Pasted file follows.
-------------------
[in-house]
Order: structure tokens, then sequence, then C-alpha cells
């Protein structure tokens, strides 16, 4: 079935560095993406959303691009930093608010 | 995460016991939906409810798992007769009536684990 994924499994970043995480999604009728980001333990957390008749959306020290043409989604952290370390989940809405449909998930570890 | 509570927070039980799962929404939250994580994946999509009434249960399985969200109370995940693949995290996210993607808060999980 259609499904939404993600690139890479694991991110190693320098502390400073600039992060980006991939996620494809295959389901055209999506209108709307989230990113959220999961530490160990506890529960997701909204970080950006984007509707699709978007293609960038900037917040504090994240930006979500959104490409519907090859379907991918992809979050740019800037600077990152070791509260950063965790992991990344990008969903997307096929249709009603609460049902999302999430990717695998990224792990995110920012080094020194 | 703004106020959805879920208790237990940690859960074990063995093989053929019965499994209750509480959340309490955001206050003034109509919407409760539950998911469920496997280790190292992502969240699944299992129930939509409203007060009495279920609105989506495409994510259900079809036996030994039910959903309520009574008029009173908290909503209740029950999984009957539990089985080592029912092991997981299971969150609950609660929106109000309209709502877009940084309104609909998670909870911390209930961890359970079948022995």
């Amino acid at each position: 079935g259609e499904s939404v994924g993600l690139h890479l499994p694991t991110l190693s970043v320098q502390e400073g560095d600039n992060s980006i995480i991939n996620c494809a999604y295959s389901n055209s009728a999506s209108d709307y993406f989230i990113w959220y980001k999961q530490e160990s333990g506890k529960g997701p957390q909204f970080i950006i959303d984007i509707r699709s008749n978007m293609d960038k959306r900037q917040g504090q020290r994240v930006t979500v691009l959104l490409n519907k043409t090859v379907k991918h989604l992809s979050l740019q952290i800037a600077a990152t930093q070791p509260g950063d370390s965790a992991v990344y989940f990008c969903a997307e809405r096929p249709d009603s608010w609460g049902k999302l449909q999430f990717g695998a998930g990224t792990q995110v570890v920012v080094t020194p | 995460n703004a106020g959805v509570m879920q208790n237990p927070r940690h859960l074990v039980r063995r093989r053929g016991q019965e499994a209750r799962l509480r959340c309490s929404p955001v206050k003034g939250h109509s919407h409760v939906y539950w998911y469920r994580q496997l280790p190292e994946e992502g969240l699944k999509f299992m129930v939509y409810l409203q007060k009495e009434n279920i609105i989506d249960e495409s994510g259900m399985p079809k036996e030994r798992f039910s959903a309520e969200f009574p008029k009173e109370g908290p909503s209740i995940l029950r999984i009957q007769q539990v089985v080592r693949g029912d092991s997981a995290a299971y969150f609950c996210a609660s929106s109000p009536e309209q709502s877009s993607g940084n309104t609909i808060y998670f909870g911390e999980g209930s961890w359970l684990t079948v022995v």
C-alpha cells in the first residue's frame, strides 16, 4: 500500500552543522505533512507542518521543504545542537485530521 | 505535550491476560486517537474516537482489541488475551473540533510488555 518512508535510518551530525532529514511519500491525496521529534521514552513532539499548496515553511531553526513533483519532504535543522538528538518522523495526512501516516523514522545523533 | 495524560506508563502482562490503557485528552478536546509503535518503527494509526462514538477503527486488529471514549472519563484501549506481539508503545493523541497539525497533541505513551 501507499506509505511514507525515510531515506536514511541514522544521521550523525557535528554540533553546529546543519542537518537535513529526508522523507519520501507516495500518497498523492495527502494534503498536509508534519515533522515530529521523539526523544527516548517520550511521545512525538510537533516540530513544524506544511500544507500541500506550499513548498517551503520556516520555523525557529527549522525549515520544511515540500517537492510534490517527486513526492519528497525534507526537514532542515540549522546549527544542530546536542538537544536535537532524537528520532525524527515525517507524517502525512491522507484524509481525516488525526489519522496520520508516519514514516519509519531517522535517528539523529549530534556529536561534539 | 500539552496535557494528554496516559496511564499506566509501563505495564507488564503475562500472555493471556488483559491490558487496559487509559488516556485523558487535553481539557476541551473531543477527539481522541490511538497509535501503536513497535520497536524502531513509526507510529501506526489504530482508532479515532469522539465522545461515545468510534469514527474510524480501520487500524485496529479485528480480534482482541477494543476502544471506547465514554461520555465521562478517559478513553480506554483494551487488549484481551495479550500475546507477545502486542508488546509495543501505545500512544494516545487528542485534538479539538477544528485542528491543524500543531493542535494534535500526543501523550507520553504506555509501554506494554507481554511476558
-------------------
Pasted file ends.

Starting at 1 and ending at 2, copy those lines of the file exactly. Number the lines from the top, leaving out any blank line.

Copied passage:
[in-house]
Order: structure tokens, then sequence, then C-alpha cells